National Sections of the L5I:

The struggle for the minimum wage for education workers in Brazil

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On the 16th of July, 2008, the Lula administration enacted the law No. 11,738, which established a minimum wage for all workers in public primary education, as already provided for by the constitution (paragraph ´e´ of item III of article 60 of the Temporary Constitutional Provisions Act).

In October the same year, the governments of the states of Mato Grosso do Sul, Paraná, Santa Catarina, Rio Grande do Sul and Ceará applied to the Federal Supreme Court (STF) for the law to be ruled unconstitutional. This led to a long juridical struggle. Finally, on 6th of April 2011, by 8 votes to 1, the STF declared the law to be constitutional and upheld the understanding that its value should be understood as the basic salary in any economic sector.

At the present time, this minimum is approximately US$680 per month for a forty hour week. Because the actual salaries of teachers vary between the different states, the law on the minimum wage (known in Brazil as the “lei do Piso” the “Floor Law” because it sets the floor for wage scales) allows for the gradual adaptation of teachers´ salaries by the states and municipalities, with supplementary funding by the federal government if necessary.

This ruling sparked a big struggle of the public teachers across Brazil. The year 2011 was full of strikes right across the country for the application of the law. Unfortunately, the bureaucracy of the National Teachers Union (CNTE, Confederação Nacional dos Trabalhadores em Educação) affiliated to the main Trades Union Confederation, CUT, betrayed the interests of the whole sector by not coordinating these individual strikes into a general strike of all education workers and demanding that the federal government of Dilma Rousseff, Lula's successor, take action for the immediate application of the “Lei do Piso”.

All the regional governments, of the states and the municipalities, from both the right and the left, refused to apply the law. The strikes continued in an isolated way and the governments started to attack them, cutting striking teachers' pay, suing the movements in court (which is possible and commonly used to break strike movements in Brazil) so that the unions faced huge fines.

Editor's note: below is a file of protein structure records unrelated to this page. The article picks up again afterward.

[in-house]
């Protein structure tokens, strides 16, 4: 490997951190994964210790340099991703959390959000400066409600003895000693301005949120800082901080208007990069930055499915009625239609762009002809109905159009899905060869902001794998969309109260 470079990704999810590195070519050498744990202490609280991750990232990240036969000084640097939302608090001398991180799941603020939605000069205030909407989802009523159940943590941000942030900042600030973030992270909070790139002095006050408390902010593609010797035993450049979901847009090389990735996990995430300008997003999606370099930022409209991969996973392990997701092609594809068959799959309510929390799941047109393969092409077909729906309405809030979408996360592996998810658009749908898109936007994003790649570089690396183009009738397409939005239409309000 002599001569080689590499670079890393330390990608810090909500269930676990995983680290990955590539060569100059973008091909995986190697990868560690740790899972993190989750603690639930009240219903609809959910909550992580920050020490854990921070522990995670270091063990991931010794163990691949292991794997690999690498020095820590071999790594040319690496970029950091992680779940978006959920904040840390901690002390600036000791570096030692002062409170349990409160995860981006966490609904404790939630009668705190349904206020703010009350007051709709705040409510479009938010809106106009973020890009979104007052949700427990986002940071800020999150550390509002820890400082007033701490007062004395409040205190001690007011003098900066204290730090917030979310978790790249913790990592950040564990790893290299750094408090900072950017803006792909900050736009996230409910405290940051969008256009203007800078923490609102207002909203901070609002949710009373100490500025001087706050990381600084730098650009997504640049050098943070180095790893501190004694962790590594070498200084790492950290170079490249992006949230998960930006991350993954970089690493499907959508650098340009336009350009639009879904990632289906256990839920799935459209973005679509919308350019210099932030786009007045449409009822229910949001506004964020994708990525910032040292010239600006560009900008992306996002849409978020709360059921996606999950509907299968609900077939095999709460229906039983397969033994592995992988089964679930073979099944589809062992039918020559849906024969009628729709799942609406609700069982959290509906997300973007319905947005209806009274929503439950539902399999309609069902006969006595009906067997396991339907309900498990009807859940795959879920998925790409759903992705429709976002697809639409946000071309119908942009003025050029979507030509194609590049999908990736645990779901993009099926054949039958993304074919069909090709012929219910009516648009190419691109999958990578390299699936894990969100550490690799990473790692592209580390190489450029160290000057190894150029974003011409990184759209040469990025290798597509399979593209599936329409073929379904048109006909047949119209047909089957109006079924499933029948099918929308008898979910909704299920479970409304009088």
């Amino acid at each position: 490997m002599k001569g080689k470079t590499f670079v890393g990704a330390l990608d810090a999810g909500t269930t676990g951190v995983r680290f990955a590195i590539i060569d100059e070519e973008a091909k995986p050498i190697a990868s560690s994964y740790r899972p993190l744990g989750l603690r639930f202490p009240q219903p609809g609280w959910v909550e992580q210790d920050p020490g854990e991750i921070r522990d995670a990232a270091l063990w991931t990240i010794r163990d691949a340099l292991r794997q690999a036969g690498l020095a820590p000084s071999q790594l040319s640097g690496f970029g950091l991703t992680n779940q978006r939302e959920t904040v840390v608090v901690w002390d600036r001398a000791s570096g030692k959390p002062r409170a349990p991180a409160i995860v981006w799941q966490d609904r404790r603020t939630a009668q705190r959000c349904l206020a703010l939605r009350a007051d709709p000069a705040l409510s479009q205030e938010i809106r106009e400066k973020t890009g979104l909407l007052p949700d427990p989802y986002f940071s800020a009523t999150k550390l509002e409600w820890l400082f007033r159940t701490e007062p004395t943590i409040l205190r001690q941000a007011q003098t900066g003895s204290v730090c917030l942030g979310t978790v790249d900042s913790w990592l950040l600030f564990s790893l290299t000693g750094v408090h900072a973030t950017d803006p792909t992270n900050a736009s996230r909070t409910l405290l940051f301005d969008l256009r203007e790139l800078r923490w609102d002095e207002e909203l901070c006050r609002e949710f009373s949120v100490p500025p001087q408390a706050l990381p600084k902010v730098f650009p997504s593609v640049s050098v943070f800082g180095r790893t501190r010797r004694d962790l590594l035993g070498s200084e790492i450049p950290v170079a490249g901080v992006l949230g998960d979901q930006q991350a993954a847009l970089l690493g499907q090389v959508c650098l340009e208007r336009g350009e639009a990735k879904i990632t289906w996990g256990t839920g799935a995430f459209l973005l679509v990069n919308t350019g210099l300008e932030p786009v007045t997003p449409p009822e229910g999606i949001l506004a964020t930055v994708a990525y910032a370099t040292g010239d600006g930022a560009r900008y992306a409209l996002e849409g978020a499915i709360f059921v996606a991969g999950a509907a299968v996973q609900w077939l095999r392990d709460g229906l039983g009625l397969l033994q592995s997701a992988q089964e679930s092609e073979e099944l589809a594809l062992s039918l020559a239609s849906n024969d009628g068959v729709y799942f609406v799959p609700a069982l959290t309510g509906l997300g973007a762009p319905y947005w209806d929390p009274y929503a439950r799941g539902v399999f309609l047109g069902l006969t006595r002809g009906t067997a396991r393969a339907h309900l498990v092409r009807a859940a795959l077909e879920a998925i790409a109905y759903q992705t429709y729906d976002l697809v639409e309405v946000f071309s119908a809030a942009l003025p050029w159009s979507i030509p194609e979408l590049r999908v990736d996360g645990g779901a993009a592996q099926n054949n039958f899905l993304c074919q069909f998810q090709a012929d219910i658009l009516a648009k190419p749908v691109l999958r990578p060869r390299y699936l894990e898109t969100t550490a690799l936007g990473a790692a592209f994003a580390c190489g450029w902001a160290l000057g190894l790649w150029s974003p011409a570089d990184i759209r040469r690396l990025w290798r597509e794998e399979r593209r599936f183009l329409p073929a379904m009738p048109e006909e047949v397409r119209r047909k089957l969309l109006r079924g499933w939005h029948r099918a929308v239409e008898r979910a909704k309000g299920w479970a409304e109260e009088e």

Under pressure from its members, and in an attempt to demonstrate its own firmness in the struggle, the CNTE eventually called for a general strike of three days. However, coming after the series of local strikes and with little time for preparation, this was ineffective in mobilising all teachers. However, at a local level, the rank and file teachers continue to resist and refuse to give up their right to the full minimum salary.

According to the law, wages should have been raised to the minimum on January 1st this year, with funding from the Ministry of Education. Depending on which state or municipality, this would mean as much as 20%. Taking advantage of the lack of any unified movement, the Ministry of Education itself has already delivered two blows to the teachers by unilaterally reducing this figure. Last year, although the legally established figure for the increase was 22.22 per cent, they only paid an increase of 7.79 per cent.

The teachers union, CNTE, protests in public against this interpretation of the law by the federal attorney general, but it has done nothing concrete to fight it. On the contrary, knowing that there is a suggestion in Congress that the rise should only reflect the rate of inflation, 5.84 per cent last year, the CNTE itself proposed a settlement only slightly above the inflation rate.

Meanwhile, the rank and file are moving. The teachers of the better organised unions, with a tradition of organising strong strikes, are confronting the Executive Power and also the Judiciary. In São Paulo, the situation has a unique political significance because the current mayor, Fernando Haddad, in office since January, is from the Workers' Party (PT) and was himself the education minister in the Lula government when the “Lei do Piso” was passed! Nevertheless, as mayor, he refused to apply the law entirely, confronting a strike which lasted 20 days, threatening the striking teachers with loss of their wages and spreading a lie in the bourgeois media that he had offered an adjustment of 10.19 % in May this year and a further 13.43 % in May 2014. Union members report that actually the initial offer from the administration was as low as 0.01 per cent per year. The movement ended with a guarantee that the strike days would not be deducted from wages and a wage rise of 11.46, but divided into three annual increases of 3.68 per cent starting from May 2013.

The “Lei do Piso” could be an important instrument to unify the struggle of the public education workers all across the country. But for this, the workers need to organise themselves within the union to overcome the blockade of the bureaucracy, forcing the leaders of the CNTE to unify the struggle of the education workers or, if they will not, providing that leadership themselves.

For the immediate application of the “Lei do Piso”!
Against all criminalisation of the strikes!
Indefinite general strike of all public teachers!

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